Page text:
Evacuations recommended as storm approaches burn areas

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Heavy winds blow snow as Ryan Foster, 25, scrapes snow from his auto in the parking lot where he lives at the Donner Summit Lodge in Norden on Thursday, March 1, 2018, near Donner Summit, Calif.

Southern California experienced a major winter storm on Thursday.

Santa Barbara County officials said that while the potential for debris flow is low to moderate, waterways may spill over into roadways. "The worst of the storm has passed over". Foothill and mountain areas could see as much as 3 inches of rain from the storm.

Some minor roadway flooding occurred, but the region's main highway, US 101, remained open throughout the storm.

Tens of thousands of people have been urged to evacuate their homes in the U.S. state of California as a powerful storm batters the state and authorities warned of the potential of mudslides. Twenty-one people were killed then and two remain missing.

Fire-scarred communities still digging out from under a mudslide are getting ready for another storm that promises to dump heavy rain overnight, forcing mandatory evacuations in Santa Barbara County. However, Thursday's system does meet the threshold for evacuations, Brown said.

"We have been told that it is very precarious and very risky", Sheriff Brown said, adding that the county is taking precautions to ensure that no one is in harm's way "...if we have another sizable debris flow".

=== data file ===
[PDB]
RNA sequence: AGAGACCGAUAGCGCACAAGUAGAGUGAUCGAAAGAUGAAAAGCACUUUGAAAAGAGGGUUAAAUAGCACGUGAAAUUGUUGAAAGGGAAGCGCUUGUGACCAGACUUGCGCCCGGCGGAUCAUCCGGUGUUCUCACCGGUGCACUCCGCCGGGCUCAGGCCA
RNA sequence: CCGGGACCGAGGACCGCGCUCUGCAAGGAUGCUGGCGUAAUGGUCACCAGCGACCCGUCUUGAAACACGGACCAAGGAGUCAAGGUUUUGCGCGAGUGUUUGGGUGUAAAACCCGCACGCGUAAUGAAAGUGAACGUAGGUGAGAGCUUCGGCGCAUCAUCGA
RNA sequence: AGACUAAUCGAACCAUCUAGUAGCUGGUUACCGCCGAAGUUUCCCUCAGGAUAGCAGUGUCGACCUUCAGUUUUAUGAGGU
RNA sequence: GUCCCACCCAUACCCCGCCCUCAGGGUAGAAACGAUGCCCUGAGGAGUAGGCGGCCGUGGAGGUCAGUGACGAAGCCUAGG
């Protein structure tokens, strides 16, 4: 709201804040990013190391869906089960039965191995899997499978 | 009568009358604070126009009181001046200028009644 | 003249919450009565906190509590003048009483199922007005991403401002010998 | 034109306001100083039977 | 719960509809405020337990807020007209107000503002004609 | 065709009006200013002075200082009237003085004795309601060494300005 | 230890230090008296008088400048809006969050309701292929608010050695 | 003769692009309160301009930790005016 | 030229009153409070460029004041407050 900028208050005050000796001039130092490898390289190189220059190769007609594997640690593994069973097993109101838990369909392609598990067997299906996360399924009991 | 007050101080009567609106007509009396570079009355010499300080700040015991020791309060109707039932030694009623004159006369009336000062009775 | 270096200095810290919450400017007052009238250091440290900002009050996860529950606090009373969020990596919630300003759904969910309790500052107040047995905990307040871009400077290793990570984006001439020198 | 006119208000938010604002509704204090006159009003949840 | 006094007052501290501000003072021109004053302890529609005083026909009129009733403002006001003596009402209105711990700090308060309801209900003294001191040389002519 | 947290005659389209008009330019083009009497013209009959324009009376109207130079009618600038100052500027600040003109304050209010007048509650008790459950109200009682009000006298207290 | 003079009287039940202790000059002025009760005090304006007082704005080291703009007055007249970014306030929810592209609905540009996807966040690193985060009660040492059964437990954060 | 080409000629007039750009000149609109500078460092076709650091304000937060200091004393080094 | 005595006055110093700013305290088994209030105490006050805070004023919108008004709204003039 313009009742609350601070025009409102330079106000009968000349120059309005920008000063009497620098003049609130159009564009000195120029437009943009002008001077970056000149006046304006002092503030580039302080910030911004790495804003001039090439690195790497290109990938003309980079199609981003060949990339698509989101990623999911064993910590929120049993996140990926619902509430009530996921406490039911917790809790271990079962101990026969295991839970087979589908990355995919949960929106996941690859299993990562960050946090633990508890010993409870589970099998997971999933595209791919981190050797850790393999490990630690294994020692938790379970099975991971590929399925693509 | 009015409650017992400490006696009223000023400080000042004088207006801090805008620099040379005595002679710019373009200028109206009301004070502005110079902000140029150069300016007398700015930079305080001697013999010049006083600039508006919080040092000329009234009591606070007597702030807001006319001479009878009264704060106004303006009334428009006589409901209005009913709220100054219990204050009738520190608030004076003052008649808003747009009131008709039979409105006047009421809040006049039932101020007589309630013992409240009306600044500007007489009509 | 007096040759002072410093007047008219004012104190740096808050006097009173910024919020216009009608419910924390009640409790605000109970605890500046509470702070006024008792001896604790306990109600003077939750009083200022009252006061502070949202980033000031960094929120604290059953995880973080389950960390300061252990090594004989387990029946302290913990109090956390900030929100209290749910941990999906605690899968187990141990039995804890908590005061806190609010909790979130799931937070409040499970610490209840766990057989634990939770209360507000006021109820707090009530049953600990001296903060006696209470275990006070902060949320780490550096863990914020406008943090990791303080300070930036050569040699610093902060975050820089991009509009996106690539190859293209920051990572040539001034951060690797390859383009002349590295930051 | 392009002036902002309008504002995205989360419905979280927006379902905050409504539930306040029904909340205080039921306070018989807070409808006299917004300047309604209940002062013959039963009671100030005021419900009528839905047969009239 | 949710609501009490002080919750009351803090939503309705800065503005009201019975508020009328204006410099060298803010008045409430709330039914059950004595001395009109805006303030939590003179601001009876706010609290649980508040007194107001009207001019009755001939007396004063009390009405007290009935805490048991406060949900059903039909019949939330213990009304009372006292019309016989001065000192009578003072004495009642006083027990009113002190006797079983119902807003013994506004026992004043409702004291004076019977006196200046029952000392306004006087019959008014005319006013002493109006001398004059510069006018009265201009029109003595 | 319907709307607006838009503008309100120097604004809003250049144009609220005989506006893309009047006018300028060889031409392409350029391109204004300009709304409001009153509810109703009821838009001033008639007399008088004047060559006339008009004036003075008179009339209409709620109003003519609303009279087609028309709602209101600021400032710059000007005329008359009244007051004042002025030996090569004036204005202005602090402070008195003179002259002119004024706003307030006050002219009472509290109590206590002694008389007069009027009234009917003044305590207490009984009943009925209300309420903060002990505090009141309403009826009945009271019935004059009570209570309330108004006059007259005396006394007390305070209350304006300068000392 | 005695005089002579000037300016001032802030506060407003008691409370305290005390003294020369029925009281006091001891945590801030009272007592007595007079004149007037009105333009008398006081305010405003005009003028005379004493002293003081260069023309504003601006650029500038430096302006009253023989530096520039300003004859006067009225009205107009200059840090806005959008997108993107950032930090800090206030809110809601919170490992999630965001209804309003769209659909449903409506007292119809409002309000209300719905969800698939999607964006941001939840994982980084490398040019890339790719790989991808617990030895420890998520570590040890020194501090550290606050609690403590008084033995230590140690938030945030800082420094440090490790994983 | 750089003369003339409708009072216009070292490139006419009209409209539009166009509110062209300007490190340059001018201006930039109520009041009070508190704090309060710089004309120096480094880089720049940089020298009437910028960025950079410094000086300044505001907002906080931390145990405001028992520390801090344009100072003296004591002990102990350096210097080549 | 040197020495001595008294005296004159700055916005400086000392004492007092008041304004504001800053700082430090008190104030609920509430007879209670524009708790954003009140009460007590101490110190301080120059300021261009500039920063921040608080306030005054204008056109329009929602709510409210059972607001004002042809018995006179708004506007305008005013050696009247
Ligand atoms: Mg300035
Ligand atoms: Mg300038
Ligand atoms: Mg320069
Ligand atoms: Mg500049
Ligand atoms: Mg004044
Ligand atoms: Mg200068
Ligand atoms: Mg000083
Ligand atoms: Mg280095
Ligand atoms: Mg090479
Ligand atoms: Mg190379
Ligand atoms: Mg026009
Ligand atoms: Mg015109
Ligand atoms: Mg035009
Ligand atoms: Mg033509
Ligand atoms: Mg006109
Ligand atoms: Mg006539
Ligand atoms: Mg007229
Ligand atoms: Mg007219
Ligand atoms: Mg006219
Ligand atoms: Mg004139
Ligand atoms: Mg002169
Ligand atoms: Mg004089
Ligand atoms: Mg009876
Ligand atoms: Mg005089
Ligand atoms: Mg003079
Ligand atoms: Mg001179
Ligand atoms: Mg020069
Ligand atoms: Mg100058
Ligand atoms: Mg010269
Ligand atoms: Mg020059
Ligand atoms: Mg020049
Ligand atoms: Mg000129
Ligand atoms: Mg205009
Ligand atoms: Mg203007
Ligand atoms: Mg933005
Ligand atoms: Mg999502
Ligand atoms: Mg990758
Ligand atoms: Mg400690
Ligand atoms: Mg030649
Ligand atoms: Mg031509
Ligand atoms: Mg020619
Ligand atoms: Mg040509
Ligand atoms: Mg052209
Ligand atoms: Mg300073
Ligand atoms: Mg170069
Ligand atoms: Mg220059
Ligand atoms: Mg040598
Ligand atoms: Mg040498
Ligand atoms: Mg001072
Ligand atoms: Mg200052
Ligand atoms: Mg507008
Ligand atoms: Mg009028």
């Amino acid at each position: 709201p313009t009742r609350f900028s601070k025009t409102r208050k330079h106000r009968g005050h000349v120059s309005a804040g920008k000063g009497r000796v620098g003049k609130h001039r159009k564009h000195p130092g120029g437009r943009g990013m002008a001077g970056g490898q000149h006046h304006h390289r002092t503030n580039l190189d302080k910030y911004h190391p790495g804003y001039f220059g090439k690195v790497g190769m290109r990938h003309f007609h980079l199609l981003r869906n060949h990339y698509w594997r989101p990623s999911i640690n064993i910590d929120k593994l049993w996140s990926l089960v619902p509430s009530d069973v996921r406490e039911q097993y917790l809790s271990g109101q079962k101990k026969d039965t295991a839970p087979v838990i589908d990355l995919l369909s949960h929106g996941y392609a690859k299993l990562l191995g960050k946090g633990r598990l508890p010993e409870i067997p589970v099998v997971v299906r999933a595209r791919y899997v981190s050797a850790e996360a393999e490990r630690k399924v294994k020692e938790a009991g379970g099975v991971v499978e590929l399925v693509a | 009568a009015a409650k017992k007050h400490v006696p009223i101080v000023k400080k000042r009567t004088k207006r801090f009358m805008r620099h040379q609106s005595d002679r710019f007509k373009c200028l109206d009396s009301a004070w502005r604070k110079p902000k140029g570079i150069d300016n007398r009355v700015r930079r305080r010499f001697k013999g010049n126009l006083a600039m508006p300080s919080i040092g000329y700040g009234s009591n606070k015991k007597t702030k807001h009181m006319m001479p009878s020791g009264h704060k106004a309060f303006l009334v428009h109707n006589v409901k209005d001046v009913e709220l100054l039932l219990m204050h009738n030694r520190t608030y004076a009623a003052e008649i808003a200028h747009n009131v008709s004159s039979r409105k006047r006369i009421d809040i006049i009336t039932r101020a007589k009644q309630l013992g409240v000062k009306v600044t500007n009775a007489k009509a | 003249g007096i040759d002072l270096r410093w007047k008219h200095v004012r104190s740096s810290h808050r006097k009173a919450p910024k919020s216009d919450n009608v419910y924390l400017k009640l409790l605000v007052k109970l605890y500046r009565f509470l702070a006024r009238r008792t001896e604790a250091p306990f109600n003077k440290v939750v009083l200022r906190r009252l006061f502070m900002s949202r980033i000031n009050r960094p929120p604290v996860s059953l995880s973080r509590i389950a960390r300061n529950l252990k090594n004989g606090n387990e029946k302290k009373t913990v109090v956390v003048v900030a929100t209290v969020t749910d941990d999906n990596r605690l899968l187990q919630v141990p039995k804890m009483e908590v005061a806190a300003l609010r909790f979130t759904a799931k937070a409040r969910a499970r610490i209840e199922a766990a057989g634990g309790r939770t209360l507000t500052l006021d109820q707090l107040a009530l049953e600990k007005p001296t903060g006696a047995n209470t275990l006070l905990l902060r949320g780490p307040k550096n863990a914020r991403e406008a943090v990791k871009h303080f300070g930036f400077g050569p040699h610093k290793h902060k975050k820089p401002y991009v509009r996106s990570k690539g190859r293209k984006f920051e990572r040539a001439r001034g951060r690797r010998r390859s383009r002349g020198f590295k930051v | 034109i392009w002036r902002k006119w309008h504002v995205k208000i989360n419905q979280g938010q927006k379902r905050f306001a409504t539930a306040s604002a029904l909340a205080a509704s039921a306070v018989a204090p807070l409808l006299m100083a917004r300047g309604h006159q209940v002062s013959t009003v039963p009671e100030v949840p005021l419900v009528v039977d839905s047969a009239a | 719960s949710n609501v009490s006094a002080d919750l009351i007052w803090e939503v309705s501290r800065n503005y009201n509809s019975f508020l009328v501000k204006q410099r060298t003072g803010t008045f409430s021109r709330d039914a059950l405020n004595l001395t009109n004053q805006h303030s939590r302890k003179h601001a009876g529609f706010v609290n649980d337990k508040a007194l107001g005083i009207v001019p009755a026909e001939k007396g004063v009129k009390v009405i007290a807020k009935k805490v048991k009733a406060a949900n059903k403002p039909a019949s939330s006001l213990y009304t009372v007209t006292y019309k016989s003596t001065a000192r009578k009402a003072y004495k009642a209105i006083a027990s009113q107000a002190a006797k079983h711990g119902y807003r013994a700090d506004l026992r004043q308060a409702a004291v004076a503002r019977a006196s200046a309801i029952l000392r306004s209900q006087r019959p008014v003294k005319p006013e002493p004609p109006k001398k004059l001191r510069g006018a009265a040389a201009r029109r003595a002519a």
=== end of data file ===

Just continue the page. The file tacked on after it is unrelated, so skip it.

A voluntary evacuation was also lifted in neighboring Ventura County, where debris blocked a rural highway.

"It's a winter wonderland out there this morning!" the San Diego area National Weather Service office tweeted.

The resort used explosives and other tools to knock down snow to prevent avalanches throughout the day but the snowfall was heavy, she said.

Wenyu Zhang, 42, vanished Thursday as the region was hit by a blizzard packing winds gusting to almost 150 miles per hour (241 kph) over the ridge tops. The cause of death was not immediately determined.

Highway 192 was flooded in the area of Bella Vista Drive and residents were asked to stay out of the area, the California Highway Patrol said around 6:40 a.m.

The Placer County Sheriff's Department tweeted Friday that it appears that all skiers and snowboarders had been accounted for after the avalanche and that no fatalities reported.

Authorities, however, warned that residents who defy evacuation orders, choosing to remain in hazard-prone areas, should not expect to be rescued in the event of a deadly disaster. Travel through the range was discouraged.